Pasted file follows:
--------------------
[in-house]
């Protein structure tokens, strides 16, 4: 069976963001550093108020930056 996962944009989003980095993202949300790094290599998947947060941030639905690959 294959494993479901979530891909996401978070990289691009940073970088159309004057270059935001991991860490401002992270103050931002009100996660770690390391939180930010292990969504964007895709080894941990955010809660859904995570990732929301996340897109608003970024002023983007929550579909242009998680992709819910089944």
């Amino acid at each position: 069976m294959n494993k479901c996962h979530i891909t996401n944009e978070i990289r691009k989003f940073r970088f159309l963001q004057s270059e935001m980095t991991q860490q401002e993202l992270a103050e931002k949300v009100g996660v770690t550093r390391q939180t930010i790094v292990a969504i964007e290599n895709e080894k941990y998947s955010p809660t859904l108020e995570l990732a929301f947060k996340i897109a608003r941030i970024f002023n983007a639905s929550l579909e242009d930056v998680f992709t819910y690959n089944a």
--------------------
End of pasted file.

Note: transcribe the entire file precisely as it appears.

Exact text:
[in-house]
């Protein structure tokens, strides 16, 4: 069976963001550093108020930056 996962944009989003980095993202949300790094290599998947947060941030639905690959 294959494993479901979530891909996401978070990289691009940073970088159309004057270059935001991991860490401002992270103050931002009100996660770690390391939180930010292990969504964007895709080894941990955010809660859904995570990732929301996340897109608003970024002023983007929550579909242009998680992709819910089944």
């Amino acid at each position: 069976m294959n494993k479901c996962h979530i891909t996401n944009e978070i990289r691009k989003f940073r970088f159309l963001q004057s270059e935001m980095t991991q860490q401002e993202l992270a103050e931002k949300v009100g996660v770690t550093r390391q939180t930010i790094v292990a969504i964007e290599n895709e080894k941990y998947s955010p809660t859904l108020e995570l990732a929301f947060k996340i897109a608003r941030i970024f002023n983007a639905s929550l579909e242009d930056v998680f992709t819910y690959n089944a």